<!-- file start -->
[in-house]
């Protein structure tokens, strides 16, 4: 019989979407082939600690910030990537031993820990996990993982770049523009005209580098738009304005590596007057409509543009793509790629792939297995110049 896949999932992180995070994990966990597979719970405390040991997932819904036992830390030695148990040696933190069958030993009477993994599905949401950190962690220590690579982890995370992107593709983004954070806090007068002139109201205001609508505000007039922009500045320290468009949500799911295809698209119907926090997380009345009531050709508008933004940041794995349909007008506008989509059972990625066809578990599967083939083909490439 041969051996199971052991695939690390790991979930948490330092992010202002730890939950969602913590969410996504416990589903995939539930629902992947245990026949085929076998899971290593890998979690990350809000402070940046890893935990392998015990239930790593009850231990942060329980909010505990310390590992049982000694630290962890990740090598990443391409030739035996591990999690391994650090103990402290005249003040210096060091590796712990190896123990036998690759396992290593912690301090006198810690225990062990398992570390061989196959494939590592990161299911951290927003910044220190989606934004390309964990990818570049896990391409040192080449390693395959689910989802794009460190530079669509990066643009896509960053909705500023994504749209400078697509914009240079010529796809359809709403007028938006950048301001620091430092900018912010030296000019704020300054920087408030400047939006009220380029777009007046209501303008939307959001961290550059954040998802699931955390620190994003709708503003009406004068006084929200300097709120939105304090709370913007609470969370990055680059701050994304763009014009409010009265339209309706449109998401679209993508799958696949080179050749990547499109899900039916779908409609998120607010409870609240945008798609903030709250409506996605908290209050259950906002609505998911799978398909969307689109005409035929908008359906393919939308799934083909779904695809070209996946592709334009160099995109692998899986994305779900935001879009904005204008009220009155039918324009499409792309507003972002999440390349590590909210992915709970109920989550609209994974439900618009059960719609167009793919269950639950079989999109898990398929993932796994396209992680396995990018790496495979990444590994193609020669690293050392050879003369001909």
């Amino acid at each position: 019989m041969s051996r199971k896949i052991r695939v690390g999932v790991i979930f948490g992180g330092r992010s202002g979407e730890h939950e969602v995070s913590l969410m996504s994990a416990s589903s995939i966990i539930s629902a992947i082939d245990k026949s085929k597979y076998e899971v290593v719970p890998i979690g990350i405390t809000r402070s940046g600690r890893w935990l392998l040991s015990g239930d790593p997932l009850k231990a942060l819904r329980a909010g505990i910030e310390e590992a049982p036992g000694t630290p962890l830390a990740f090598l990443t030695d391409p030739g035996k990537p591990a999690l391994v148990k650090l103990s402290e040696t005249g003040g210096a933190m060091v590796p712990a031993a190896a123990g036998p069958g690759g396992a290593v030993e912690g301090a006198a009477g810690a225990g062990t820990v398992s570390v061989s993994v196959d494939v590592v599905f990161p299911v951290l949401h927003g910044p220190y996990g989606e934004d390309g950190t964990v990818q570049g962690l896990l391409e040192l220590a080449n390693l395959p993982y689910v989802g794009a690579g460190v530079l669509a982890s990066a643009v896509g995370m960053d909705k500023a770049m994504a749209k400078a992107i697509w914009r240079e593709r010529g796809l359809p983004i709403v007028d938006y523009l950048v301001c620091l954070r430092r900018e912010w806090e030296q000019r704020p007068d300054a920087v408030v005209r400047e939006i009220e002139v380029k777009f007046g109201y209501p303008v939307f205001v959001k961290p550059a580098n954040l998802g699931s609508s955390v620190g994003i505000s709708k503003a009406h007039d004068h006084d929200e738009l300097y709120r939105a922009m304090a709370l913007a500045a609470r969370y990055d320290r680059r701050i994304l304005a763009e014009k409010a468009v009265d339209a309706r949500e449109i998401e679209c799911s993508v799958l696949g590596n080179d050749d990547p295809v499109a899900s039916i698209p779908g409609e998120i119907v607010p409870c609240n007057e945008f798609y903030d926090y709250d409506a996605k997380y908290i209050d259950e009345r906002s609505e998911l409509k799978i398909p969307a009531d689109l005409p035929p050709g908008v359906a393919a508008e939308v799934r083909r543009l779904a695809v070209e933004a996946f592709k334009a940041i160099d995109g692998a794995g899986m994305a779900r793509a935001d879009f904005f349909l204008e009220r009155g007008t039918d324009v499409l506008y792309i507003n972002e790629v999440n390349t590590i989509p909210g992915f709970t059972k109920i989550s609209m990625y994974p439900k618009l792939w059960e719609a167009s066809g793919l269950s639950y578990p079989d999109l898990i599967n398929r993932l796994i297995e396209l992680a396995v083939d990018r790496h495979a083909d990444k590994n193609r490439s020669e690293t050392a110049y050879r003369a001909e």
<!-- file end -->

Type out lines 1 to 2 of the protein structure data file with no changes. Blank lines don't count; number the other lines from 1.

[in-house]
């Protein structure tokens, strides 16, 4: 019989979407082939600690910030990537031993820990996990993982770049523009005209580098738009304005590596007057409509543009793509790629792939297995110049 896949999932992180995070994990966990597979719970405390040991997932819904036992830390030695148990040696933190069958030993009477993994599905949401950190962690220590690579982890995370992107593709983004954070806090007068002139109201205001609508505000007039922009500045320290468009949500799911295809698209119907926090997380009345009531050709508008933004940041794995349909007008506008989509059972990625066809578990599967083939083909490439 041969051996199971052991695939690390790991979930948490330092992010202002730890939950969602913590969410996504416990589903995939539930629902992947245990026949085929076998899971290593890998979690990350809000402070940046890893935990392998015990239930790593009850231990942060329980909010505990310390590992049982000694630290962890990740090598990443391409030739035996591990999690391994650090103990402290005249003040210096060091590796712990190896123990036998690759396992290593912690301090006198810690225990062990398992570390061989196959494939590592990161299911951290927003910044220190989606934004390309964990990818570049896990391409040192080449390693395959689910989802794009460190530079669509990066643009896509960053909705500023994504749209400078697509914009240079010529796809359809709403007028938006950048301001620091430092900018912010030296000019704020300054920087408030400047939006009220380029777009007046209501303008939307959001961290550059954040998802699931955390620190994003709708503003009406004068006084929200300097709120939105304090709370913007609470969370990055680059701050994304763009014009409010009265339209309706449109998401679209993508799958696949080179050749990547499109899900039916779908409609998120607010409870609240945008798609903030709250409506996605908290209050259950906002609505998911799978398909969307689109005409035929908008359906393919939308799934083909779904695809070209996946592709334009160099995109692998899986994305779900935001879009904005204008009220009155039918324009499409792309507003972002999440390349590590909210992915709970109920989550609209994974439900618009059960719609167009793919269950639950079989999109898990398929993932796994396209992680396995990018790496495979990444590994193609020669690293050392050879003369001909």